Developmental delay

 

   

3/7

   

 

4/8

 Growth retardation

   

 

3/7

    

4/8

 Intellectual disability

  

  

 

2/7

   

 

4/8

 Scoliosis

      

1/7

     

  

1/8

 Cardiac anomalies (ASD,CHD,PDA)

    

3/7

 

      

1/8

 Abnormalities in the digits (brachydactyly/clinodactyly/bilateral syndactyly)

 

   

3/7

 

   

4/8

 Single palmar crease

  

    

1/7

        

 Penile chordee

       

       

1/8

 Sacral dimple

       

       

1/8

 Abnormalities in the foot

      

1/7

 

      

1/8

 Complex bone disorders

       

√ (2)

       

2/8

 Dry skin

      

1/7

        

 seizures

   

 

3/7

√ (2)

   

   

3/8

 Umbilical hernia

  

    

1/7

        

ASD atrial septal defect, CHD congenital heart defect, PDA patent ductus arteriosus

Fig. 6

Schematic representation of chromosome 6 reveal deleted and/or duplicated genomic regions with previously reported cases with r(6). Breakpoint distribution is based on the molecular cytogenetic data seen in cases having r(6). The deleted (red) and duplicated regions (blue) are shown according to a scale of 1Mb = 3.2 cm. Numerical number mentioned by bars indicate the correcponding references [26, 27, 28]

The deleted 508 kb subtelomeric region from 6pter to 6p25.3 contains 4 annotated genes: DUSP22, IRF4, EXOC2, HUS1B; IRF4 (*601900) being the only OMIM morbid gene. Interferon regulatory factor 4 (IRF4) is a transcription factor essential for the development of T helper 2 (Th2), Th17 and Th9 cells, whose allelic variant influences variation in skin/hair/eye pigmentation 8. Dysregulation of IRF4 is associated with lymphoid malignancies [29].

The duplicated segment of 1.3 Mb at 6p25.3 was larger in size and contained more relevant OMIM genes-three copies each of EXOC2, LOC285768, FOXQ1, FOXF2, FOXC1, GMDS, FOXCUT; FOXC1 being the only morbid gene amongst them. Mutations in Forkhead box C1; (FOXC1; *601090) has been associated with phenotypes like Anterior segment dysgenesis 3 and Axenfeld Reigen syndrome type 3. Nishimura et al. [30] in their study demonstrated that haploinsufficiency in addition to the mutations as well as increased gene dosage may cause anterior chamber defects of the eye. Later, Lehman et al. [31] reported an association between interstitial 6p25 duplications involving FOXC1 gene and ocular developmental abnormalities and glaucoma. Ophthalmologic examination in the patient under report did not reveal any abnormality and possibly point towards a less likely role of an extra copy of FOXC1 alone in the ophthalmological manifestations in such patients.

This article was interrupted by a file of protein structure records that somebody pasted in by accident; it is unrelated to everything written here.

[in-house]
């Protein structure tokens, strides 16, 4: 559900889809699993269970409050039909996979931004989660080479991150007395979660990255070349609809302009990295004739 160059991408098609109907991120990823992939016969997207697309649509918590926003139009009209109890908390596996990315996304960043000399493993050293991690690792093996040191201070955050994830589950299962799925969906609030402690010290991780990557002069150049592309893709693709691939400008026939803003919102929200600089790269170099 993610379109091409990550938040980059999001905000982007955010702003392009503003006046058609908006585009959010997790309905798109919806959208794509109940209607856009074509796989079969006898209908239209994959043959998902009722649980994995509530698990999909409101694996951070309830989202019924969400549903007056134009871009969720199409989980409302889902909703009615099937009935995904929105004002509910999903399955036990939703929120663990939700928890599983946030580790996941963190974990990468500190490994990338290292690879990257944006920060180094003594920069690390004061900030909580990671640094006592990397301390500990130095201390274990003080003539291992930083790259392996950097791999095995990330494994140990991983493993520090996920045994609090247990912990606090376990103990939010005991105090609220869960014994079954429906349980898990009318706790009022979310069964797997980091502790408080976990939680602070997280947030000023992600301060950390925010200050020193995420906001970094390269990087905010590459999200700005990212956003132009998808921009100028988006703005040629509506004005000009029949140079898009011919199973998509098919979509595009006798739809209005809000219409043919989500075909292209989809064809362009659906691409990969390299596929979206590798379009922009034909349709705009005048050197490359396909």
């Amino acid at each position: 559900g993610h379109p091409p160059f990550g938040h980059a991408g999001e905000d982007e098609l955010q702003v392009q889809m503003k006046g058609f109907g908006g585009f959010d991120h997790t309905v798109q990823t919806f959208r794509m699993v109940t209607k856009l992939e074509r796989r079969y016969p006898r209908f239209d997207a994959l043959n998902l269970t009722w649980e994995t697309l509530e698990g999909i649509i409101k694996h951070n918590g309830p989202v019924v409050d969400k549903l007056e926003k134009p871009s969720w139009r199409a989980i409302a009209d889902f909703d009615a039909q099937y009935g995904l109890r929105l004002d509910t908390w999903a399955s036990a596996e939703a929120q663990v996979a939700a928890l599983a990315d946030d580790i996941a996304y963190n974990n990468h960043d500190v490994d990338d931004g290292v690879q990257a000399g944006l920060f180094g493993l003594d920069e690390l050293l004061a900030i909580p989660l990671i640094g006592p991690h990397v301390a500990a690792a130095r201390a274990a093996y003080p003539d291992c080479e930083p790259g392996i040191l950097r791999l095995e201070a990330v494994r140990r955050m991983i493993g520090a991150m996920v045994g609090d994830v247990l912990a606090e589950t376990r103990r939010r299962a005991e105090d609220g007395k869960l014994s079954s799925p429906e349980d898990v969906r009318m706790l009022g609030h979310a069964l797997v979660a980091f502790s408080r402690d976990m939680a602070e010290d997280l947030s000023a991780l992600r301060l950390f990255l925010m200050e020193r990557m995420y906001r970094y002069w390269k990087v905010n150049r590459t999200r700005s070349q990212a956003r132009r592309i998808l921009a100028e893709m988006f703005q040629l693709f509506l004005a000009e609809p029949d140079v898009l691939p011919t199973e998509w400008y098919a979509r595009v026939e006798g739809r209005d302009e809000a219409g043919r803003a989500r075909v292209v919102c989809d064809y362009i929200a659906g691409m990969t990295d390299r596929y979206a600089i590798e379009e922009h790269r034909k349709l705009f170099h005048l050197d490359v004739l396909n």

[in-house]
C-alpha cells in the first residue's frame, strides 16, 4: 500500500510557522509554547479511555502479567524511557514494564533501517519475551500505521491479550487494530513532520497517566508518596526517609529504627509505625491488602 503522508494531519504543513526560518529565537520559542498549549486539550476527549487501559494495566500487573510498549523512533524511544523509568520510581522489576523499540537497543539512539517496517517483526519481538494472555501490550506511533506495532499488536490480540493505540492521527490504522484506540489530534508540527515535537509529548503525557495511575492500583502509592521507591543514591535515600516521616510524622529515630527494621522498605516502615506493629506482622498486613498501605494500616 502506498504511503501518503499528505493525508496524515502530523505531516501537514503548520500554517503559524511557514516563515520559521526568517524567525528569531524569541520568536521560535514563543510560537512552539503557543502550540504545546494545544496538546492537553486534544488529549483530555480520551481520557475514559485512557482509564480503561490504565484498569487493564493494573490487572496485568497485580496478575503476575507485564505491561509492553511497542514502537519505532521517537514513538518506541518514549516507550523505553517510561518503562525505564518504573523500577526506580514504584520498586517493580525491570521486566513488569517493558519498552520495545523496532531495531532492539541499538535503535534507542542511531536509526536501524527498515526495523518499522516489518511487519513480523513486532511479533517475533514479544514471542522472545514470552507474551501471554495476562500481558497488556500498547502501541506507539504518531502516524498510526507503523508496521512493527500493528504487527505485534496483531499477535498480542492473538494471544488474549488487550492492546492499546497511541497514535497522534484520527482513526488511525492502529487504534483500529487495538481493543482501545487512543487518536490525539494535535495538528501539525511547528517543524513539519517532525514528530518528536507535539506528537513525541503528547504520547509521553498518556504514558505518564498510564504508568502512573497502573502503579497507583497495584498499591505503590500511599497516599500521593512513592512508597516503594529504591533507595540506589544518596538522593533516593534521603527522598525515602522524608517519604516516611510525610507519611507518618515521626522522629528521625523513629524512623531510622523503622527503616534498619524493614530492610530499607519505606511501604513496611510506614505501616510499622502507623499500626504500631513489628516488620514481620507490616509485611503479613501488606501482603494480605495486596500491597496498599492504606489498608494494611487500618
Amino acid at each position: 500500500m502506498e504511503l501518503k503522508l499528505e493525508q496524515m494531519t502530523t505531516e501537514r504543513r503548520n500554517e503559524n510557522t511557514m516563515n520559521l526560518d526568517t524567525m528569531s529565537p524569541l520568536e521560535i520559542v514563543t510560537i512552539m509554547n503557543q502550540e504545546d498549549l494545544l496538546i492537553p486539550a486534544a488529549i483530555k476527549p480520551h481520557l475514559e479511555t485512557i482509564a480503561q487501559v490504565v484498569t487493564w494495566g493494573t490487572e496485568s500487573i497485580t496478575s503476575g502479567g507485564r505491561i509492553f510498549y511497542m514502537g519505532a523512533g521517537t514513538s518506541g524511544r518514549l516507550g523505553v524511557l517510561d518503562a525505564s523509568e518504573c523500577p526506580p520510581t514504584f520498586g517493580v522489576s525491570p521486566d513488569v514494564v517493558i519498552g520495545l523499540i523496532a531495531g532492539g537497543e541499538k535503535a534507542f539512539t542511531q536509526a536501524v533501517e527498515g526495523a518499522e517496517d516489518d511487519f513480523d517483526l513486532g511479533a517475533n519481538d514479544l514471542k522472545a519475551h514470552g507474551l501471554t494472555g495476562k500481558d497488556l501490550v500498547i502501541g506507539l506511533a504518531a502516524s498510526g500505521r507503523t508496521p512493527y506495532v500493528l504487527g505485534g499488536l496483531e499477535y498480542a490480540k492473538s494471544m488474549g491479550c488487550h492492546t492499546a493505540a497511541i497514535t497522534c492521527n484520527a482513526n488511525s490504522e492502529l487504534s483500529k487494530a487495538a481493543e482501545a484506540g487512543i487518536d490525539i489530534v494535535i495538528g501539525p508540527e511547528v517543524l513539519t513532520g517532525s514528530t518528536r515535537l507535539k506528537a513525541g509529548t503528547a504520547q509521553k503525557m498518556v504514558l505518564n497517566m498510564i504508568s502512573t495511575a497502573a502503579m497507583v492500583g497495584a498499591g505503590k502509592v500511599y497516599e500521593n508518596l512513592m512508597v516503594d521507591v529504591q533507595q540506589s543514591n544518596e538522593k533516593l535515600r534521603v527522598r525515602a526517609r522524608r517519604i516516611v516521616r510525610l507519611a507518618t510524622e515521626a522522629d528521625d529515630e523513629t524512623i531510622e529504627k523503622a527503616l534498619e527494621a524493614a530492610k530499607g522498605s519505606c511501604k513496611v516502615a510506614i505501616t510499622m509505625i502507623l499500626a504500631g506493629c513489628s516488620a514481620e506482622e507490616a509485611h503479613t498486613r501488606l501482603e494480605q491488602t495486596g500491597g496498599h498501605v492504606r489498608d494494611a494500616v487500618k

Apart from ocular manifestations, mutations and haploinsufficiency of FOXC1 gene have also been speculated to be implicated in cardiac abnormalities [2, 32]. However, there seem to be no reports to suggest for duplication. The patient under report had normal echocardiography findings. There is a paucity of data on the pathological manifestations of distal 6p duplication. Qi et al. elaborated on the same in 2015 study and concluded that copy number gain of this particular region is likely benign or triploinsensitive [33].

A terminal deletion (448 kb) was detected (from 6q27 to 6qter) that encompass LOC154449, DLL1, FAM120B, MIR4644, PSMB1, TBP, PDCD2 OMIM annotated genes. Amongst them, TATA-binding protein (TBP), a general transcription factor associates with aggregates in several polyglutamine disorders; is the only gene with a pathogenic potential [34]. A reasonable number of studies have postulated TBP as a potential candidate gene responsible for the phenotype of patients with subtelomeric 6q deletions, irrespective of the size of terminal deletion [35, 36]. Moreover, a study [37] has reported a ‘de novo’ missense mutation in the chromosome 6 open reading frame 70 (C6orf70) gene in 1/14 (7.1%) patient with periventricular nodular heterotopia, developmental delay and epilepsy through whole exome sequencing. In addition, the authors silenced C6orf70 and two additional genes (phf10 and Dll1) in the developing rat neocortex and suggested that C6orf70 plays a major role in the control of neuronal migration and its haploinsufficiency or mutation causes periventricular heterotropia.